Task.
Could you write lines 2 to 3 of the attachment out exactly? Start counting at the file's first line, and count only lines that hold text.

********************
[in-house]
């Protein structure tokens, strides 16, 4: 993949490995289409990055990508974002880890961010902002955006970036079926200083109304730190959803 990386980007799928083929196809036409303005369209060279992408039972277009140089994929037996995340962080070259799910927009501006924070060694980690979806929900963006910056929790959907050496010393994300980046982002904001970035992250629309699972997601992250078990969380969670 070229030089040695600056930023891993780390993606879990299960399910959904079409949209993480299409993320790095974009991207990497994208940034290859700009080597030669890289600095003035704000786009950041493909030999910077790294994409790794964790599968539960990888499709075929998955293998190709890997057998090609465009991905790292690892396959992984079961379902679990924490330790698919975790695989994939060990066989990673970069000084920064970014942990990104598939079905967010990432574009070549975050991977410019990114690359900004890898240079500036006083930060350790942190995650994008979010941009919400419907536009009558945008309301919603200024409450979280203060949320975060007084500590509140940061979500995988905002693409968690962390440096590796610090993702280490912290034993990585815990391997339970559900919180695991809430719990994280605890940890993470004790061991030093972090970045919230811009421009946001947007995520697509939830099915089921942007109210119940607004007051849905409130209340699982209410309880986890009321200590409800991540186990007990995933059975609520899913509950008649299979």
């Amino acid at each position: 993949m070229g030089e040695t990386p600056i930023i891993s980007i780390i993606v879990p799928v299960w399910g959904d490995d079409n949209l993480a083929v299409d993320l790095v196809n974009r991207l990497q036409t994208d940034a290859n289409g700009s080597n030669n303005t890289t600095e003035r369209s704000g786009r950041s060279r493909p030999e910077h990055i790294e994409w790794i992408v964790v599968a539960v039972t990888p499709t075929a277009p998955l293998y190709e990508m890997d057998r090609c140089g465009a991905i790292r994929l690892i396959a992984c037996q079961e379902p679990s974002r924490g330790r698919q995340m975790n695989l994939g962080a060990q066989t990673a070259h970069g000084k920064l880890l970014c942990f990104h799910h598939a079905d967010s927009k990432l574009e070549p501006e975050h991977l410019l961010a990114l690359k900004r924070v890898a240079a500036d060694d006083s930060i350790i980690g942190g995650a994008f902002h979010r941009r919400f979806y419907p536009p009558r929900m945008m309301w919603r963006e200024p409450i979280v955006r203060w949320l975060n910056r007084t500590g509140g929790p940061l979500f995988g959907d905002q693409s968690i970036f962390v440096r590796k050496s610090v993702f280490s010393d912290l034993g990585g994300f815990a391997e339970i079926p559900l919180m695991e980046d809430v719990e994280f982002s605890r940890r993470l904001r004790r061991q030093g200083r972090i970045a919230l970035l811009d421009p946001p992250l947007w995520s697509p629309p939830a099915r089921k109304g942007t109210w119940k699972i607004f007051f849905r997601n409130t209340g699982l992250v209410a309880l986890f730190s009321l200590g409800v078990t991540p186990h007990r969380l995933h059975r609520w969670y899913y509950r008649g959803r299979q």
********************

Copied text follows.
């Protein structure tokens, strides 16, 4: 993949490995289409990055990508974002880890961010902002955006970036079926200083109304730190959803 990386980007799928083929196809036409303005369209060279992408039972277009140089994929037996995340962080070259799910927009501006924070060694980690979806929900963006910056929790959907050496010393994300980046982002904001970035992250629309699972997601992250078990969380969670 070229030089040695600056930023891993780390993606879990299960399910959904079409949209993480299409993320790095974009991207990497994208940034290859700009080597030669890289600095003035704000786009950041493909030999910077790294994409790794964790599968539960990888499709075929998955293998190709890997057998090609465009991905790292690892396959992984079961379902679990924490330790698919975790695989994939060990066989990673970069000084920064970014942990990104598939079905967010990432574009070549975050991977410019990114690359900004890898240079500036006083930060350790942190995650994008979010941009919400419907536009009558945008309301919603200024409450979280203060949320975060007084500590509140940061979500995988905002693409968690962390440096590796610090993702280490912290034993990585815990391997339970559900919180695991809430719990994280605890940890993470004790061991030093972090970045919230811009421009946001947007995520697509939830099915089921942007109210119940607004007051849905409130209340699982209410309880986890009321200590409800991540186990007990995933059975609520899913509950008649299979």
């Amino acid at each position: 993949m070229g030089e040695t990386p600056i930023i891993s980007i780390i993606v879990p799928v299960w399910g959904d490995d079409n949209l993480a083929v299409d993320l790095v196809n974009r991207l990497q036409t994208d940034a290859n289409g700009s080597n030669n303005t890289t600095e003035r369209s704000g786009r950041s060279r493909p030999e910077h990055i790294e994409w790794i992408v964790v599968a539960v039972t990888p499709t075929a277009p998955l293998y190709e990508m890997d057998r090609c140089g465009a991905i790292r994929l690892i396959a992984c037996q079961e379902p679990s974002r924490g330790r698919q995340m975790n695989l994939g962080a060990q066989t990673a070259h970069g000084k920064l880890l970014c942990f990104h799910h598939a079905d967010s927009k990432l574009e070549p501006e975050h991977l410019l961010a990114l690359k900004r924070v890898a240079a500036d060694d006083s930060i350790i980690g942190g995650a994008f902002h979010r941009r919400f979806y419907p536009p009558r929900m945008m309301w919603r963006e200024p409450i979280v955006r203060w949320l975060n910056r007084t500590g509140g929790p940061l979500f995988g959907d905002q693409s968690i970036f962390v440096r590796k050496s610090v993702f280490s010393d912290l034993g990585g994300f815990a391997e339970i079926p559900l919180m695991e980046d809430v719990e994280f982002s605890r940890r993470l904001r004790r061991q030093g200083r972090i970045a919230l970035l811009d421009p946001p992250l947007w995520s697509p629309p939830a099915r089921k109304g942007t109210w119940k699972i607004f007051f849905r997601n409130t209340g699982l992250v209410a309880l986890f730190s009321l200590g409800v078990t991540p186990h007990r969380l995933h059975r609520w969670y899913y509950r008649g959803r299979q």